Stories We Like: A Guide to the Comma


[kom-i-dee] /ˈkɒm ɪ di/
noun, plural comedies.
a play, movie, etc., of light and humorous character with a happy or cheerful ending; a dramatic work in which the central motif is the triumph over adverse circumstance, resulting in a successful or happy conclusion.
that branch of the drama which concerns itself with this form of composition.
the comic element of drama, of literature generally, or of life.
any literary composition dealing with a theme suitable for comedy, or employing the methods of comedy.
any comic or humorous incident or series of incidents.
1350-1400; Middle English comedye < Medieval Latin cōmēdia, Latin cōmoedia < Greek kōmōidía, equivalent to kōmōid(ós) comedian (kômo(s) merry-making + aoidós singer) + -ia -y3
Related forms
[kuh-mee-dee-uh l] /kəˈmi di əl/ (Show IPA),
procomedy, adjective
5. jesting, humor, pleasantry, banter. Unabridged
Based on the Random House Dictionary, © Random House, Inc. 2014.
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British Dictionary definitions for come dial


noun (pl) -dies
a dramatic or other work of light and amusing character
the genre of drama represented by works of this type
(in classical literature) a play in which the main characters and motive triumph over adversity
the humorous aspect of life or of events
an amusing event or sequence of events
humour or comic style the comedy of Chaplin
Word Origin
C14: from Old French comédie, from Latin cōmoedia, from Greek kōmōidia, from kōmos village festival + aeidein to sing
Collins English Dictionary - Complete & Unabridged 2012 Digital Edition
© William Collins Sons & Co. Ltd. 1979, 1986 © HarperCollins
Publishers 1998, 2000, 2003, 2005, 2006, 2007, 2009, 2012
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Word Origin and History for come dial
late 14c., from O.Fr. comedie, from L. comoedia, from Gk. komoidia "a comedy, amusing spectacle," from komodios "singer in the revels," from komos "revel, carousal" + oidos "singer, poet," from aeidein "to sing." The classical sense is similar to the modern one, but in the Middle Ages the word came to mean poems and stories generally (albeit ones with happy endings), and the earliest Eng. sense is "narrative poem" (cf. Dante's "Commedia"). Comedy aims at entertaining by the fidelity with which it presents life as we know it; farce at raising laughter by the outrageous absurdity of the situation or characters exhibited; extravaganza at diverting by its fantastic nature; burlesque at tickling the fancy of the audience by caricaturing plays or actors with whose style it is familiar. Generalized sense of "quality of being amusing" dates from 1877.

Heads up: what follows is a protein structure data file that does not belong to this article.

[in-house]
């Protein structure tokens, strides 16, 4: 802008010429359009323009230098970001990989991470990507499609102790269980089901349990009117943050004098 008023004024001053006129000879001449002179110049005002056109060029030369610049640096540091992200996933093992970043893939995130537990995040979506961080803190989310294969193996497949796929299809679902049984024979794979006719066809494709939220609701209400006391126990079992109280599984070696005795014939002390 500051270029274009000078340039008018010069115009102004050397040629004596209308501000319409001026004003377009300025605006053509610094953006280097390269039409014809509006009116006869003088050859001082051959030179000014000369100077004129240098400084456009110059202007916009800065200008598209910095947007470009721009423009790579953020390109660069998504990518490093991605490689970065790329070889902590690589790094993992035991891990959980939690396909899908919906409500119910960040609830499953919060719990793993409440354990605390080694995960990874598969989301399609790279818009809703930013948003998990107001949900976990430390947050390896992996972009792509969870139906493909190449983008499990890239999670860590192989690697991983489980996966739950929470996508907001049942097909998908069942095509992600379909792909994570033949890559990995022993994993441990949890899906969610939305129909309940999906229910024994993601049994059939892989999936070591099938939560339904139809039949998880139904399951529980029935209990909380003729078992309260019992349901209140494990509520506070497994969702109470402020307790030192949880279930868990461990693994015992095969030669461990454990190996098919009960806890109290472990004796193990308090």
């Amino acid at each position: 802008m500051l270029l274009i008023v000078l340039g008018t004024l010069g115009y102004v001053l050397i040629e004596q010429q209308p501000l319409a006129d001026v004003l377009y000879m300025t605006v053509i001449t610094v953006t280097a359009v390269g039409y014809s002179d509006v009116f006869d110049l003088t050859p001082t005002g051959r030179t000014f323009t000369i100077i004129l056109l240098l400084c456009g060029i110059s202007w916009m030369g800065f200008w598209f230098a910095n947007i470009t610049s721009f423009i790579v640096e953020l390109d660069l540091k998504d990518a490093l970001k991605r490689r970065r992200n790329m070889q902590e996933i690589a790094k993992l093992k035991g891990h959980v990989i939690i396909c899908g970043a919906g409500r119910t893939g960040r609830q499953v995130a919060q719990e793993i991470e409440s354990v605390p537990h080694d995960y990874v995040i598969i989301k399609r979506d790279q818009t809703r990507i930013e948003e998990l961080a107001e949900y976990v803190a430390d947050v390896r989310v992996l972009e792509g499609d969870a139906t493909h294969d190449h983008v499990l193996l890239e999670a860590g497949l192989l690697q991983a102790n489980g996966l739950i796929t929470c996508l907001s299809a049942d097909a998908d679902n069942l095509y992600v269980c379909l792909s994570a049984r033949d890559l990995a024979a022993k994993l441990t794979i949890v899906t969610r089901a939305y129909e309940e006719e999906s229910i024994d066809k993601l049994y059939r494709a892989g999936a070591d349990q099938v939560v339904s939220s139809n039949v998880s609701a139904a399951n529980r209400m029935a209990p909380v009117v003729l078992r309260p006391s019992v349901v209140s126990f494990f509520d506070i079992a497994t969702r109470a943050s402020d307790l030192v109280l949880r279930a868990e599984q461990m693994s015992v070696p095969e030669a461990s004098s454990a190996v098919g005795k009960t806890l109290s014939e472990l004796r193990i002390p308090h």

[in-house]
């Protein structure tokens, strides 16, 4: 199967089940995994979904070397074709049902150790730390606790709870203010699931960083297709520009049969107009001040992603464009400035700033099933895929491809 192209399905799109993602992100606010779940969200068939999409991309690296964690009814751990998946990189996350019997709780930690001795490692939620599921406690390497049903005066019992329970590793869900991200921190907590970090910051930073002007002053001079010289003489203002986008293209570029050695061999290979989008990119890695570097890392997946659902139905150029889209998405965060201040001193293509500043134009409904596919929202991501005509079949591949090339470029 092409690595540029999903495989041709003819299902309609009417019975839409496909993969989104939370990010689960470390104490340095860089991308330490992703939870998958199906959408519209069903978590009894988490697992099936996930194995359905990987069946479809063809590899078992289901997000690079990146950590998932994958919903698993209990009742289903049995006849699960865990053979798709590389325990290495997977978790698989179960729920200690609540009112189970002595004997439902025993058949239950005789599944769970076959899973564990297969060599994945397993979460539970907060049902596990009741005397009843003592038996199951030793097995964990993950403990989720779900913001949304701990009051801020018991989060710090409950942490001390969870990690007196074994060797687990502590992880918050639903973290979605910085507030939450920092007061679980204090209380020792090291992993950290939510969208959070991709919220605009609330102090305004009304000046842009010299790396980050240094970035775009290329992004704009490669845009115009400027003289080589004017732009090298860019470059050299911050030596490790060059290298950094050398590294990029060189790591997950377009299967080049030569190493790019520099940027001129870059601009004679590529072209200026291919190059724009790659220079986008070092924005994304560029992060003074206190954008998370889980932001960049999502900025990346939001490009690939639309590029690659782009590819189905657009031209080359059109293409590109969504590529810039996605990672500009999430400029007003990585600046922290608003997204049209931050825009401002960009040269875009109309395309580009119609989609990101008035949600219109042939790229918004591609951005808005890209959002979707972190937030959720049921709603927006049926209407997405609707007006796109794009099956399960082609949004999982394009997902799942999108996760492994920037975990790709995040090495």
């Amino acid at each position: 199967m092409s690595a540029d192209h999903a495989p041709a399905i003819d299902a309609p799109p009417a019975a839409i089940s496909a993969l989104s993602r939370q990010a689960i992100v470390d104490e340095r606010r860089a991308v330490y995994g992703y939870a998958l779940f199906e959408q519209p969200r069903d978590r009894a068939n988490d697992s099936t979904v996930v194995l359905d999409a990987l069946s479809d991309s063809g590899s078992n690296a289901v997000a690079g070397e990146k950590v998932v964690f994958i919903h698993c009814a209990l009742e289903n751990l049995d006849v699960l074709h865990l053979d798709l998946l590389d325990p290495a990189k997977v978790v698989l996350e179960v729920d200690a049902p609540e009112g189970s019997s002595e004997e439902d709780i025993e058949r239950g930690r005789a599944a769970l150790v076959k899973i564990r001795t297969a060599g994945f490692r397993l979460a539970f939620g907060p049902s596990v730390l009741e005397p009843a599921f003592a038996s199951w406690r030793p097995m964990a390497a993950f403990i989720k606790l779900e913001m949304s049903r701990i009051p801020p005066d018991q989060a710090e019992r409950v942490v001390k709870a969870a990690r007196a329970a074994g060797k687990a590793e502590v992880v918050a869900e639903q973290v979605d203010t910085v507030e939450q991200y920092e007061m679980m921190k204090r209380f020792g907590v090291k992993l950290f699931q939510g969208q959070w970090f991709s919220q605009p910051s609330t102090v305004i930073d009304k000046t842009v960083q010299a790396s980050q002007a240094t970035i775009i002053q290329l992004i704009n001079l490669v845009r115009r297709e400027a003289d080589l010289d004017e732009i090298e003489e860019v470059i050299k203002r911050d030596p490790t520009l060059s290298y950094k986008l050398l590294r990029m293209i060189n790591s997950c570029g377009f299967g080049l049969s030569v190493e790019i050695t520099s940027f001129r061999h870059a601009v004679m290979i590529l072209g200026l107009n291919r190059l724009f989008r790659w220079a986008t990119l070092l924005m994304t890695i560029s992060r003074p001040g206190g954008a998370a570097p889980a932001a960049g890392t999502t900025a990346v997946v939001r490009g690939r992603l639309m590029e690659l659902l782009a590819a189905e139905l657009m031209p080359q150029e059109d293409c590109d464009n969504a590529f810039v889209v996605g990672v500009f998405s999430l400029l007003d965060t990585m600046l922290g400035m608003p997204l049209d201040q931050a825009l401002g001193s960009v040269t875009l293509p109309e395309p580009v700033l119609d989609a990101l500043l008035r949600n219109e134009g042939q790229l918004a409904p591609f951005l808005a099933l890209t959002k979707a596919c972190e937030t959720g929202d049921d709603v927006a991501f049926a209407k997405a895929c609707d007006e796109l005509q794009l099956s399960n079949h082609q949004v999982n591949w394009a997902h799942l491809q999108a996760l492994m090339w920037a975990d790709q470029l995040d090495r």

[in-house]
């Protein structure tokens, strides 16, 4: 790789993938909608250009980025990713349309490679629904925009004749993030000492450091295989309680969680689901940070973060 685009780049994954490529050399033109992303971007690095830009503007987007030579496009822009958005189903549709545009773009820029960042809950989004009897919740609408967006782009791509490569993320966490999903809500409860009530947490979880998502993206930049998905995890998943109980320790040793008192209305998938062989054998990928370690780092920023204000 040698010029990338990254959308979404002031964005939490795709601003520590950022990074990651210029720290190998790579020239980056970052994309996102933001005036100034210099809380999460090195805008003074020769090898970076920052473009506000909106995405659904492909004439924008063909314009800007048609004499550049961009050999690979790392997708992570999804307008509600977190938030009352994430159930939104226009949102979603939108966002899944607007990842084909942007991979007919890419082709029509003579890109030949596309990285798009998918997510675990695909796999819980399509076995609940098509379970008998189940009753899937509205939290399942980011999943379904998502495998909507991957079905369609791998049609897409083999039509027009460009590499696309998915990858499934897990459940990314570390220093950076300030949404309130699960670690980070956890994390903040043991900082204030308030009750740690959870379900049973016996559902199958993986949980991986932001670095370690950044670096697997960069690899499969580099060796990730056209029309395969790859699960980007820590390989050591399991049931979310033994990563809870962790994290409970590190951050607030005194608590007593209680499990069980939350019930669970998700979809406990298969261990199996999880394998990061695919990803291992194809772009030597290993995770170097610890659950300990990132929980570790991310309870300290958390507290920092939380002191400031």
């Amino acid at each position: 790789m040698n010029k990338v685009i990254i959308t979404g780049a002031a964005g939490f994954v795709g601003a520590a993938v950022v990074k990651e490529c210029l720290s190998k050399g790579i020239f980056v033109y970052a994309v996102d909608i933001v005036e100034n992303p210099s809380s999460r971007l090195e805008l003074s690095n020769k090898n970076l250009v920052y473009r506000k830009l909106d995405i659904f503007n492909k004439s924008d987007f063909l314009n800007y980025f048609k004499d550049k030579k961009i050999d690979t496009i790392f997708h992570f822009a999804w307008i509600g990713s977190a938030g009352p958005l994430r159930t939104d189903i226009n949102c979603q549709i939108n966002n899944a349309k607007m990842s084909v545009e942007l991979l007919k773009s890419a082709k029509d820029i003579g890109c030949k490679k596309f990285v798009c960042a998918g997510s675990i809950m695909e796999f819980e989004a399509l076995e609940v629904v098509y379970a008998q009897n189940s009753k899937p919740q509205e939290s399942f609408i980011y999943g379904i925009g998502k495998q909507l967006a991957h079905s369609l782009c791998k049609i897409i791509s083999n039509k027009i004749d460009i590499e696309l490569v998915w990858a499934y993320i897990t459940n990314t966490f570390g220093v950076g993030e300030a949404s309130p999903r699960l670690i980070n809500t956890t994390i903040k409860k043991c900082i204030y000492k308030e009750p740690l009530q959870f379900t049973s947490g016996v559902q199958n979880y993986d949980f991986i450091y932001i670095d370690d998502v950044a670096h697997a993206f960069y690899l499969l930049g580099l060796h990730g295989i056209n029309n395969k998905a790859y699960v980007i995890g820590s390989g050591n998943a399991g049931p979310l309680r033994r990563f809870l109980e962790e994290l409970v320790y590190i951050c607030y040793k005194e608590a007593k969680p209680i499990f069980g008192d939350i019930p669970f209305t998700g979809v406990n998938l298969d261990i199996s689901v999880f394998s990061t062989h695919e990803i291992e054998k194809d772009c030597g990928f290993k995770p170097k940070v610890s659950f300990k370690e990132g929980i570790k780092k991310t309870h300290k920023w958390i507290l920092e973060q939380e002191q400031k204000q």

Online Etymology Dictionary, © 2010 Douglas Harper
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come dial in Culture

comedy definition

A work — play, story, novel, or film — that ends happily for the main character (or protagonist) and contains humor to some degree. A comedy may involve unhappy outcomes for some of the characters. Shylock, for example, in The Merchant of Venice, a comedy by William Shakespeare, is disgraced in the play. The ancient Greeks and Romans produced comedies, and great numbers have been written in modern times.

The American Heritage® New Dictionary of Cultural Literacy, Third Edition
Copyright © 2005 by Houghton Mifflin Company.
Published by Houghton Mifflin Company. All rights reserved.
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